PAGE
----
T. A. Hall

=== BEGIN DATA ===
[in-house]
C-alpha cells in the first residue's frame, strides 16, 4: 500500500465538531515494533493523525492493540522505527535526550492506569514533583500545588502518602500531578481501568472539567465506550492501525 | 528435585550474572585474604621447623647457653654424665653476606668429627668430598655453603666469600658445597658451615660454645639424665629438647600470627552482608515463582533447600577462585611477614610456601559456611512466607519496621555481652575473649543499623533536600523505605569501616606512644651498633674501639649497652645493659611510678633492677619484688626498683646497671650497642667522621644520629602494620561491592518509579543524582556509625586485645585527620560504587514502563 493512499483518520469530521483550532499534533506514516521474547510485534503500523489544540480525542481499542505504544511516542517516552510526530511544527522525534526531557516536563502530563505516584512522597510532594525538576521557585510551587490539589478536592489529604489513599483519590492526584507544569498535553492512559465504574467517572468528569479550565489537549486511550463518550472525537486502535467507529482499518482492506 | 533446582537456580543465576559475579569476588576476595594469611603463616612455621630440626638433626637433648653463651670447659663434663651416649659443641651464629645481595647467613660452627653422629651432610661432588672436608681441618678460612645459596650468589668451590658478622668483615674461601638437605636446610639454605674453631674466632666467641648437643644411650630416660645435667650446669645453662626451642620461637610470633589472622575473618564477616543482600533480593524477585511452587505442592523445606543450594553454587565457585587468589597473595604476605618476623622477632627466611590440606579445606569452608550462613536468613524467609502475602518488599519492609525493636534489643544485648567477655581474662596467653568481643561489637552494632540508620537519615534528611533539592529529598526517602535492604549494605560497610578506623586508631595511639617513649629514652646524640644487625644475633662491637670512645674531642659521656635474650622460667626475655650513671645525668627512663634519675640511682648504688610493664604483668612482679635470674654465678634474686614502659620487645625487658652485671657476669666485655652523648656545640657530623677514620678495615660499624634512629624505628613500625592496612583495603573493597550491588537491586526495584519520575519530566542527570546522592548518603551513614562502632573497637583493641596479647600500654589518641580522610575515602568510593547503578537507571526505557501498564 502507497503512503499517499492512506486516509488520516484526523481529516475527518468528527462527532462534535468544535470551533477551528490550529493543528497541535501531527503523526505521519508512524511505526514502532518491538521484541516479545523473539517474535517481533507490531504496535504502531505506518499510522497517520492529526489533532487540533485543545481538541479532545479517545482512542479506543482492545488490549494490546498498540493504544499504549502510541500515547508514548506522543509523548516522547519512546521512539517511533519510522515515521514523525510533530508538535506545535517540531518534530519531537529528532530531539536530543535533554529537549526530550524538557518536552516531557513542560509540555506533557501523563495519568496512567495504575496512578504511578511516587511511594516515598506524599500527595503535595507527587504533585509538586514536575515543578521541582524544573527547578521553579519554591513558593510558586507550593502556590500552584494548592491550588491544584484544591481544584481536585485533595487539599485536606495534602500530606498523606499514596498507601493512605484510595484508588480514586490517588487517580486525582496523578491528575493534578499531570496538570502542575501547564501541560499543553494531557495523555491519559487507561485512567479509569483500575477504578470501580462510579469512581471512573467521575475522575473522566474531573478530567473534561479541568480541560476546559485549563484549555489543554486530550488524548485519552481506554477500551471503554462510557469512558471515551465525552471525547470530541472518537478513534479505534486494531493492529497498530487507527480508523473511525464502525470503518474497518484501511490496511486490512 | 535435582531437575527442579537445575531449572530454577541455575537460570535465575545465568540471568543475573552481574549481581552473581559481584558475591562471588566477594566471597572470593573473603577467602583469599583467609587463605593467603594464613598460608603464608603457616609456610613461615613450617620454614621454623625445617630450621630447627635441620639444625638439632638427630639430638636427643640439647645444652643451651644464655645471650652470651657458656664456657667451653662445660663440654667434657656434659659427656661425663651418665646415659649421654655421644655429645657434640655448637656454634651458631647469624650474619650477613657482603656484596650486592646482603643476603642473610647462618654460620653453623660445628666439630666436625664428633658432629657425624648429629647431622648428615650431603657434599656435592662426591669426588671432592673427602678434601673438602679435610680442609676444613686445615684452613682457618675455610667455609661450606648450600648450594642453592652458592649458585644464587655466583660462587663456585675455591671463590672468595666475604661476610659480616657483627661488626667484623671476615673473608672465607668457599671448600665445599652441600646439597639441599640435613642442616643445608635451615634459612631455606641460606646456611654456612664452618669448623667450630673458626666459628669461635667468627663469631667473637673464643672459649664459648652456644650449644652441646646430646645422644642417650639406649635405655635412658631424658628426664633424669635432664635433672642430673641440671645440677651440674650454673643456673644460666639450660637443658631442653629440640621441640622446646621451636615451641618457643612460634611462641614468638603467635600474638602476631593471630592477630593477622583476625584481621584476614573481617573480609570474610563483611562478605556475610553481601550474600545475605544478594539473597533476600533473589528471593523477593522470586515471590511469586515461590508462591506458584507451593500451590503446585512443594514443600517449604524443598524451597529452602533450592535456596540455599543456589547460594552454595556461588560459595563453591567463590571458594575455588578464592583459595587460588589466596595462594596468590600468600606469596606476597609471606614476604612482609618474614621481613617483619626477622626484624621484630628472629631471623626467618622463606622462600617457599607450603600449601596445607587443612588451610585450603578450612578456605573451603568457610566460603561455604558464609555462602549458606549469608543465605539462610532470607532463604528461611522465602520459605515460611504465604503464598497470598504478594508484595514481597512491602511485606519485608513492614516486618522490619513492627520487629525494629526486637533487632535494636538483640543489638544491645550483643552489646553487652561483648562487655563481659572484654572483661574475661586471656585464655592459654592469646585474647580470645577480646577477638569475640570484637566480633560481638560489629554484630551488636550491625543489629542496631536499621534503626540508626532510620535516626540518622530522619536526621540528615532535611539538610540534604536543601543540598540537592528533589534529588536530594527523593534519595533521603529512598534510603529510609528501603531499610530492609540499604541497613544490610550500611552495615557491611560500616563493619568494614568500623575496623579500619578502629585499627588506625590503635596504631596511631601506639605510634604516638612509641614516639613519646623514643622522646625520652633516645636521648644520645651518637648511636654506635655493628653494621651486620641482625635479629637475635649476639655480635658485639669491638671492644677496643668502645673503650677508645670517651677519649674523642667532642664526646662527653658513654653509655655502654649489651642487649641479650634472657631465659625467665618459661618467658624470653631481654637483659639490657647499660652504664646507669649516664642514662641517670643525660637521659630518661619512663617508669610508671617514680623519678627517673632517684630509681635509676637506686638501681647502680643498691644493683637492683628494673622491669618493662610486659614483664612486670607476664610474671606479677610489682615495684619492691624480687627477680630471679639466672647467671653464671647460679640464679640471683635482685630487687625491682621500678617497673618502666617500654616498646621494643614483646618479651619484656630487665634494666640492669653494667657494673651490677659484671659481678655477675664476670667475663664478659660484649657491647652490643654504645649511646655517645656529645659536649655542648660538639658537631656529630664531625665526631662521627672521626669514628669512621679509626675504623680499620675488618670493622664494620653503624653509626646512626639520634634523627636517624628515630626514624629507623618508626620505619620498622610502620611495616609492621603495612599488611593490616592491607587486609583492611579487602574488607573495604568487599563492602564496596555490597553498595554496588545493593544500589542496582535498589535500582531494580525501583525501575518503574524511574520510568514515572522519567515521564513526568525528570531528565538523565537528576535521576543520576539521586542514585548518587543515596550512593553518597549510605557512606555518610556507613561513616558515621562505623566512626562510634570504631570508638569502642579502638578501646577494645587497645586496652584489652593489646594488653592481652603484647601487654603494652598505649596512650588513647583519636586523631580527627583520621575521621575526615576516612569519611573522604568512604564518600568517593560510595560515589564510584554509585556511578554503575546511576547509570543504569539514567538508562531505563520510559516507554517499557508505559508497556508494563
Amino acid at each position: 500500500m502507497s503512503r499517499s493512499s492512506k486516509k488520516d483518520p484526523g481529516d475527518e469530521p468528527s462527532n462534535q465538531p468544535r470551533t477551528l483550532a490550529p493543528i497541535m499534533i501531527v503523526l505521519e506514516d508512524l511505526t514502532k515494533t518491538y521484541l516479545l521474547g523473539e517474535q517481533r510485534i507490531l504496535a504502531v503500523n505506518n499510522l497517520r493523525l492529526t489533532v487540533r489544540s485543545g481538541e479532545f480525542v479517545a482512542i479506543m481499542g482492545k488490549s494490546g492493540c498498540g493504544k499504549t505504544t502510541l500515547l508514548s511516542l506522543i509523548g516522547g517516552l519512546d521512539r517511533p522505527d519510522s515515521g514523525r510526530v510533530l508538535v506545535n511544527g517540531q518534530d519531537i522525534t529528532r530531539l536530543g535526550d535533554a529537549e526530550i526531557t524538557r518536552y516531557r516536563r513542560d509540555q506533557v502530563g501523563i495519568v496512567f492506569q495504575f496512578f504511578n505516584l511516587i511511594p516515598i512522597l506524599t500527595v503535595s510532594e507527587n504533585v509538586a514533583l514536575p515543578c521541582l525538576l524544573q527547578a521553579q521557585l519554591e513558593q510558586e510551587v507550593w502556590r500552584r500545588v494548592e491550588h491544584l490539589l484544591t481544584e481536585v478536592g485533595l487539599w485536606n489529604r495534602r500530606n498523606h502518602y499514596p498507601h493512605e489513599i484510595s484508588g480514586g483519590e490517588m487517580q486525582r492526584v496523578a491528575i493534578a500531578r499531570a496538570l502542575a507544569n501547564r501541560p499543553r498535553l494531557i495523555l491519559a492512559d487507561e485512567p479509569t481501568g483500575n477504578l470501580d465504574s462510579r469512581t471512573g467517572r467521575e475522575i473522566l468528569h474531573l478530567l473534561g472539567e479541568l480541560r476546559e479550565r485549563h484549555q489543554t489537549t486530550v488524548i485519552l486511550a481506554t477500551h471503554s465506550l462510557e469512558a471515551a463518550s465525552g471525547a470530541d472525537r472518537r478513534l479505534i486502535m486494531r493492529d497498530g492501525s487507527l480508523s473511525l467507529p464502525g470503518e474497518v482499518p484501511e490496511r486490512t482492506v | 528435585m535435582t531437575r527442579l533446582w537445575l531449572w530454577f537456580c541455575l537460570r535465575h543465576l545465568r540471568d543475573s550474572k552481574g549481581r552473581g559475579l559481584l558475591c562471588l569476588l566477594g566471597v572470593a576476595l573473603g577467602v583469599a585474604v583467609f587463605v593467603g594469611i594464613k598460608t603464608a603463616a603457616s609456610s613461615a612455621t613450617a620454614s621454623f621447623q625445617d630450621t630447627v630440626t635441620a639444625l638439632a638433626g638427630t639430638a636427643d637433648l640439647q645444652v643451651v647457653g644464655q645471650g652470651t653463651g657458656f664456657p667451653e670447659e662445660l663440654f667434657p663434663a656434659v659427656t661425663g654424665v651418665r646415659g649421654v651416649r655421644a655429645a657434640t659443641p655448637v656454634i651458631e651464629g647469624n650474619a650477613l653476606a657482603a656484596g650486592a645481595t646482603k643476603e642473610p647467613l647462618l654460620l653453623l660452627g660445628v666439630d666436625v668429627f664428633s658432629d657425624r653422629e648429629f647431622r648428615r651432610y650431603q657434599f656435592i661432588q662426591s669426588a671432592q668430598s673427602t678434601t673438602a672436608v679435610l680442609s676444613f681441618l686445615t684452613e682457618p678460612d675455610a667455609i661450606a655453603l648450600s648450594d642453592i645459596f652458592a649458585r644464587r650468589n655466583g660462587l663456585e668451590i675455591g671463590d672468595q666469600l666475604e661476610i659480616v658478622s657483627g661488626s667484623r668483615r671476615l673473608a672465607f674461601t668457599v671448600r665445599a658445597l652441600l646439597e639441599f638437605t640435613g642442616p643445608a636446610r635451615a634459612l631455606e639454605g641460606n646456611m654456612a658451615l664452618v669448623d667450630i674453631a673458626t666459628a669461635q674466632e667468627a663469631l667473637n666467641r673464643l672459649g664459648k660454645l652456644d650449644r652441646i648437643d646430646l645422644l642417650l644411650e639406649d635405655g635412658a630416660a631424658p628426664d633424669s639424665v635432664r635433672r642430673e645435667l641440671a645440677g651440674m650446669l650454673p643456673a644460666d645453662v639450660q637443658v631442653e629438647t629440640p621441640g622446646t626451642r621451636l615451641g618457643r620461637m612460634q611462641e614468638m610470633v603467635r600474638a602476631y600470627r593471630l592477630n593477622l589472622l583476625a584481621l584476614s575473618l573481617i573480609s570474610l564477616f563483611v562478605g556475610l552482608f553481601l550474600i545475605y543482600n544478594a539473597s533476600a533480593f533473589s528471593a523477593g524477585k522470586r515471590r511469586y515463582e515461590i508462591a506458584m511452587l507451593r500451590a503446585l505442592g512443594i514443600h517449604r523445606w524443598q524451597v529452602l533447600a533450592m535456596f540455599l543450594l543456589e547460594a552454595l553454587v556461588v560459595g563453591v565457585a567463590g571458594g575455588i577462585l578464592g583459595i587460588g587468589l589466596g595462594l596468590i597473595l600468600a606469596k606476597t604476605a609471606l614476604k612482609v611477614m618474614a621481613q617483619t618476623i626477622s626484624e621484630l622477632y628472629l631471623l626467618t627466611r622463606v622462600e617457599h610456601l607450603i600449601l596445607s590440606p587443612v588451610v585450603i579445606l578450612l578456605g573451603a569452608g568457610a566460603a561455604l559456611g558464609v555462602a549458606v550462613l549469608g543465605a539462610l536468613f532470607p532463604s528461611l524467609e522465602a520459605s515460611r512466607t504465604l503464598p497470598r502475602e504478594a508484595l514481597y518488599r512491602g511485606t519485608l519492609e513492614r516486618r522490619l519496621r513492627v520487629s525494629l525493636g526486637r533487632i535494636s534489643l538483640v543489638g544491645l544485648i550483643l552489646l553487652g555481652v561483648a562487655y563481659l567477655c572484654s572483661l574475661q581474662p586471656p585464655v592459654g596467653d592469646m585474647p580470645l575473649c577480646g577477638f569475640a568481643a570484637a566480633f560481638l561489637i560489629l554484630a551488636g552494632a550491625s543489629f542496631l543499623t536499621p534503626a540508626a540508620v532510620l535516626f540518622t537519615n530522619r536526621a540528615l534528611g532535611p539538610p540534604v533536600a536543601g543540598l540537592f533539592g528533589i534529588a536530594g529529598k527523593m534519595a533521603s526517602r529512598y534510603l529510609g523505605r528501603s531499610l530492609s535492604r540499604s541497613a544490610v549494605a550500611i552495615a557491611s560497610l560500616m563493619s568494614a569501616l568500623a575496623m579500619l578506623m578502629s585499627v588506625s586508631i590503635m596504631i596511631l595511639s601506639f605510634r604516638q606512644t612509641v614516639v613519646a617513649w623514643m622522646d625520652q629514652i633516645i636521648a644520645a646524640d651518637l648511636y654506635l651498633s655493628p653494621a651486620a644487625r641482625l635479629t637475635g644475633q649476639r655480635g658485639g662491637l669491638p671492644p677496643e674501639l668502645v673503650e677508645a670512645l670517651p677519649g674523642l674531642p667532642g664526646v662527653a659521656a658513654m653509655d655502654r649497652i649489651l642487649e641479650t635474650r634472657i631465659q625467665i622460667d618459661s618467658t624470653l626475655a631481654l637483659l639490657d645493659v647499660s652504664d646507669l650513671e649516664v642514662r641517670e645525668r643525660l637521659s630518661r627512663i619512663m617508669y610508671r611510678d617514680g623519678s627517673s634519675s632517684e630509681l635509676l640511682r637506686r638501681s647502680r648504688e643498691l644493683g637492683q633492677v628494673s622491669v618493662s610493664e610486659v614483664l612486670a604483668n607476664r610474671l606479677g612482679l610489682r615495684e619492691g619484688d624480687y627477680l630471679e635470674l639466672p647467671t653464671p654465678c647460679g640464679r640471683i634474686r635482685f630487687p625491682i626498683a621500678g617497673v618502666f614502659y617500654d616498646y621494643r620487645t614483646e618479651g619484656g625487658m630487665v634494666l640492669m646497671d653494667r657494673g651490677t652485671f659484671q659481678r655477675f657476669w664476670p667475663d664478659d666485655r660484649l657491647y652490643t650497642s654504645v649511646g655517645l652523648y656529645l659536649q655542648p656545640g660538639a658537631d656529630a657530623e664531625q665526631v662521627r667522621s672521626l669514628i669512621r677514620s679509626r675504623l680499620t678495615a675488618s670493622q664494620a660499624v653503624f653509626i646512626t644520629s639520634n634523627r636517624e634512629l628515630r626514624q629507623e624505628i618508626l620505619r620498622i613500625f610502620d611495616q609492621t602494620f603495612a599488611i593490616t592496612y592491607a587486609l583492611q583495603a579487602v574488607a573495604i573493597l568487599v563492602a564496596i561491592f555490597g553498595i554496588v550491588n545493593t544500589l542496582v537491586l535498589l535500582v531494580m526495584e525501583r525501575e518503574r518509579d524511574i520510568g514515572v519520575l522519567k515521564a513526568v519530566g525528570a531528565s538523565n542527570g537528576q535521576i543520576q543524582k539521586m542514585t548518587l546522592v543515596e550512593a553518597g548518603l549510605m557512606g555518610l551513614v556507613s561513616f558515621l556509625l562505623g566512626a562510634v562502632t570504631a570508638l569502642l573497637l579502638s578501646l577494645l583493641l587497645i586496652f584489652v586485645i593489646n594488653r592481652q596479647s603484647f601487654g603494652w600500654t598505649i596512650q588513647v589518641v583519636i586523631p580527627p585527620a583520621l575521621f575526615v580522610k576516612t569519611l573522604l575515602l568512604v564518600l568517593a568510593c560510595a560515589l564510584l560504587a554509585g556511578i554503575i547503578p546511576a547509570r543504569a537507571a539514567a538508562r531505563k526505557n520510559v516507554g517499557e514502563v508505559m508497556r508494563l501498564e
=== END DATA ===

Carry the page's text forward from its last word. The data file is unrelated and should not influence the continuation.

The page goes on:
Imagine a pair of singular nouns A and B in which B but not A contains a letter at its right edge correspondign to the letter used to express plurality. If A and B are otherwise orthographically identical, I refer to the latter as the pseudo-plural of the former. Pseudo-plurals are very different from pseudo-comparatives. The reason is that triplets like these do not consistently belong to the same word class. By contrast, the words A and B described above most both be (singular) nouns. For reasons that will be clear below, I consider first the nature of pseudo-plurals in German and then I discuss their status in English.